Colouration and chromatic abnormalities

Kruger National Park | May 2016

The colouration of animals usually serves to camouflage them in the environment in which they live. This enables them to hide away from predators or to enable the predators to sneak up to their prey without being noticed. In order to hide themselves many animals make use of either ‘disruptive colouration’ or background pattern matching’.

In the case of disruptive coloration animals often have strongly contrasting colours and patterns (often in the form of striping or blotching), which tends to break up the outline of the animals, enabling it to hide more effectively. Examples of disruptive colouration can be seen on animals such as kudus, where the white stripes break up the outline of the antelope against the bushes or, for example, on leopards and cheetahs. The rosettes on leopards or the spots on cheetahs serve the same function of breaking up the predators’ outlines and enable them to blend into their environment. Background pattern matching is evident in animals such as lions where the colour of their fur blends in well with the grass in which they often hide.

Another form of colouration or patterning that animals may use to hide better is known as ‘countershading’. This is particularly evident in many antelope, of which impala is a prime example. Counter-shading is the pattern of animal colouration in which an animal’s pigmentation is darker on the upper side and lighter on the underside of the body. When light falls on a uniformly coloured object from above (e.g. from the sun), it makes the upper side appear lighter and the underside darker, grading from one to the other.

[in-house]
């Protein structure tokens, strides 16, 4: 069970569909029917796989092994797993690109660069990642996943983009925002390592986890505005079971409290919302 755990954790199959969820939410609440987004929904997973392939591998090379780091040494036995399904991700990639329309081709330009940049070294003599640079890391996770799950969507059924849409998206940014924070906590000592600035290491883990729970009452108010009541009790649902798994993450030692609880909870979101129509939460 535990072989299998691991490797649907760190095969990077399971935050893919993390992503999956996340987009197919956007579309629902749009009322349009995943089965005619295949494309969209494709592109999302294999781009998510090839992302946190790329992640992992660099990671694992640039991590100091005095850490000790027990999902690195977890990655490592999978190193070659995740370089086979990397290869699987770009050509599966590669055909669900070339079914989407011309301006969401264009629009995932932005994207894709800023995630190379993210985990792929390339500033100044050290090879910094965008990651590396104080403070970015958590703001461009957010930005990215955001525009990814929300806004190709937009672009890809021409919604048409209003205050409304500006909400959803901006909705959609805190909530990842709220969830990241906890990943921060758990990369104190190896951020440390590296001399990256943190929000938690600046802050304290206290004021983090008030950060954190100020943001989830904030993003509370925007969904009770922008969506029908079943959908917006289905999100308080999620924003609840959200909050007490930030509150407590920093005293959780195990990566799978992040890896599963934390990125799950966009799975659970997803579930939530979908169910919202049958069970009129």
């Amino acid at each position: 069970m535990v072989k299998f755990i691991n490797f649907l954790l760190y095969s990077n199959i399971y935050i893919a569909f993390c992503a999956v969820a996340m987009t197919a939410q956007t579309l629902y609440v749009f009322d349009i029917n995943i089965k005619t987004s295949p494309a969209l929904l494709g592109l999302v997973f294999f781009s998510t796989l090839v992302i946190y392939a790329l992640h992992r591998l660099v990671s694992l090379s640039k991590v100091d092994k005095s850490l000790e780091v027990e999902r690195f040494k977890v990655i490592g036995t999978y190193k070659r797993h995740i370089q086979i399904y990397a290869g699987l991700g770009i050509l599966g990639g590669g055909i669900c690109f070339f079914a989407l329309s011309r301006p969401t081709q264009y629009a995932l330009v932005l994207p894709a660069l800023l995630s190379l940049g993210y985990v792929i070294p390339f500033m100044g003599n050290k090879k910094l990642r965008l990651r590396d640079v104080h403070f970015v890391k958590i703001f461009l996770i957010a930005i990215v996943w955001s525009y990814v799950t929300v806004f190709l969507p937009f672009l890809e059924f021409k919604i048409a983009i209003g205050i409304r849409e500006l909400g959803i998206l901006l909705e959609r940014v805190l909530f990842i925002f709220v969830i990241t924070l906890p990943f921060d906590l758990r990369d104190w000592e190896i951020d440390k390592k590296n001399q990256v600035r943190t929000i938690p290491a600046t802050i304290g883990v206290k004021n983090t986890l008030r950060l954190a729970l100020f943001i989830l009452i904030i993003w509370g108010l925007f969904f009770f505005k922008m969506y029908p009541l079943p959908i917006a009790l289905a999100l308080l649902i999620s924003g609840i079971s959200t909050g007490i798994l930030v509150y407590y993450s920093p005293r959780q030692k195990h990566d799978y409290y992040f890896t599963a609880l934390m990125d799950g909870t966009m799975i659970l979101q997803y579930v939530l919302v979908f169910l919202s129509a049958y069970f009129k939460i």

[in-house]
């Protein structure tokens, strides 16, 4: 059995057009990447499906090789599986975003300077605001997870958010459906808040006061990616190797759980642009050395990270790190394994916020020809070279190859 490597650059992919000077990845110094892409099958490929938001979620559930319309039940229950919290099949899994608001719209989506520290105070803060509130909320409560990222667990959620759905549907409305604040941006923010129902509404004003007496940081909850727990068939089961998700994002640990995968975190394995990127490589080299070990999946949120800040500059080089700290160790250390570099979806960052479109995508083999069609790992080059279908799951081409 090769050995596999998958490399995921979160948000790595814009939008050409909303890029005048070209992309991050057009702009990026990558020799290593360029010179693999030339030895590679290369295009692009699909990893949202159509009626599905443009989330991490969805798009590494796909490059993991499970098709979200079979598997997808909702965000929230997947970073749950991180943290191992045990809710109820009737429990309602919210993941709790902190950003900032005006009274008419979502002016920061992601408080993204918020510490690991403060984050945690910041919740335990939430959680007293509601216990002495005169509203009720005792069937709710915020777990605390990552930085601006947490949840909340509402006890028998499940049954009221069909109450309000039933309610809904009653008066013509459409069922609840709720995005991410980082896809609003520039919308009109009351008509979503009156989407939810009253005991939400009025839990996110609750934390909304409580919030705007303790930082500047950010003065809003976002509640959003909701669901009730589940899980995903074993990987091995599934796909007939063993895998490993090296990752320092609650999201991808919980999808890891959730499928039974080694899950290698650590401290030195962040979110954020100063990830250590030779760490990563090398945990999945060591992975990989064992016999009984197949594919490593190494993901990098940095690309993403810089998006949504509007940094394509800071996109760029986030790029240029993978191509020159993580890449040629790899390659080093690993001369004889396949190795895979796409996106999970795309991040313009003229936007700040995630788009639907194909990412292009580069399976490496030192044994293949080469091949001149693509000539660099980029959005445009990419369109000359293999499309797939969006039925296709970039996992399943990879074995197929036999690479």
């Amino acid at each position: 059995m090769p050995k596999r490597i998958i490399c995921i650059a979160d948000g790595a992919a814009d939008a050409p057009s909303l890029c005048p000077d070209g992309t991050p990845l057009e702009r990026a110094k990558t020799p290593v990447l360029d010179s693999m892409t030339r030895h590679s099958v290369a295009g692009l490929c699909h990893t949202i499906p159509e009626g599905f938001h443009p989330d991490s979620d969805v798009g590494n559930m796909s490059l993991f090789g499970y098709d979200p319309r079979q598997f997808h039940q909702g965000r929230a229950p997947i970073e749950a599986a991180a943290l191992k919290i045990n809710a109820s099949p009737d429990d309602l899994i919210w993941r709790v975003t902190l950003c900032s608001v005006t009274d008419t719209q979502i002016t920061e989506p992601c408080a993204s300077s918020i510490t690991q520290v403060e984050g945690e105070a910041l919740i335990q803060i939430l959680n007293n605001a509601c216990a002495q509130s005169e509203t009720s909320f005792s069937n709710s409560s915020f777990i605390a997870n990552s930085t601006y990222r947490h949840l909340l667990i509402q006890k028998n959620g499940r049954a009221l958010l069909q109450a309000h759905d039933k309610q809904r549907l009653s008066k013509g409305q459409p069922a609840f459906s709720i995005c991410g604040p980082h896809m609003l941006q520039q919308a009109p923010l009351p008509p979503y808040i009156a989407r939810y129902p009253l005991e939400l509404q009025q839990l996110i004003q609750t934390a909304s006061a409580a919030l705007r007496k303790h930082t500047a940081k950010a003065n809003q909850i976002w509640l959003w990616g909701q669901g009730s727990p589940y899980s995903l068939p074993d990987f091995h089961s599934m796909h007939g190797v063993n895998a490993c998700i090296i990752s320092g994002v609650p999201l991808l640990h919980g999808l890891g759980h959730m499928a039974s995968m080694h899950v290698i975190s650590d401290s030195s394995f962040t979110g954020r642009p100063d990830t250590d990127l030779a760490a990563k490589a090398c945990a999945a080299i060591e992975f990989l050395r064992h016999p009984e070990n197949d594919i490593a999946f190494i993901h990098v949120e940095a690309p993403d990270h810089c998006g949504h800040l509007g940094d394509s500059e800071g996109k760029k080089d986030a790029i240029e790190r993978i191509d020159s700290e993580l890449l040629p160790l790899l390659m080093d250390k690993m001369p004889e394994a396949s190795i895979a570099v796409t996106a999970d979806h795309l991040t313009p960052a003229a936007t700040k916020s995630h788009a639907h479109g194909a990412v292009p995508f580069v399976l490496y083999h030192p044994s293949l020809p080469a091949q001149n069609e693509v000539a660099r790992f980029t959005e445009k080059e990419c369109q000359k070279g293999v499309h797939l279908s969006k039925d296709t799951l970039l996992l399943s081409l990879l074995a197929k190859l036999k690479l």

This pattern of light and shade makes the object appear solid, and therefore acts as a visual cue which makes the object easier to detect. Counter-shading reduces the ease of detection of predators and prey by counterbalancing the effects of self-shadowing. In the case of impalas the counter-shading is evident in the three colour stripes. The back is dark, the flanks slightly lighter and the belly is white. This pattern of colouration counteracts the effects of shadows produced by the sun.

On occasion specific individual animals may be found that have chromatic aberrations or unusual colours that do not serve to hide the animal. Examples of this include albinism, leucism and melanism. These aberrations are usually caused by recessive genes that give
them the unusual colours. It’s rare to find animals with these colour aberrations in the wild as they tend not to blend in with their
environments, thus making them easier targets (in the case of prey species) or make it more difficult to sneak up to their prey (in the case of predators).

Albinism is a strange genetic disorder characterized by the complete or partial absence of pigment in the skin, hair and eyes. Animals that are albinos are white in colour and usually have red or pink eyes (the blood in the eyes shows through).

Leucism is different from albinism in that the melanin is absent partially but the eyes retain their usual colour or are lighter in colour (but not pink or red). Some leucistic animals are white or pale because of pigment cell defects. Leucistic animals usually do still have some patches of darker colour, particularly in the lips and eyes. Some animals may be partially leucistic, where pigmentation is lacking only in certain areas on the body. At the moment we have a female impala on the concession that is partially leucistic. In her case her flanks are white (not light brown) and her eyes are also very pale.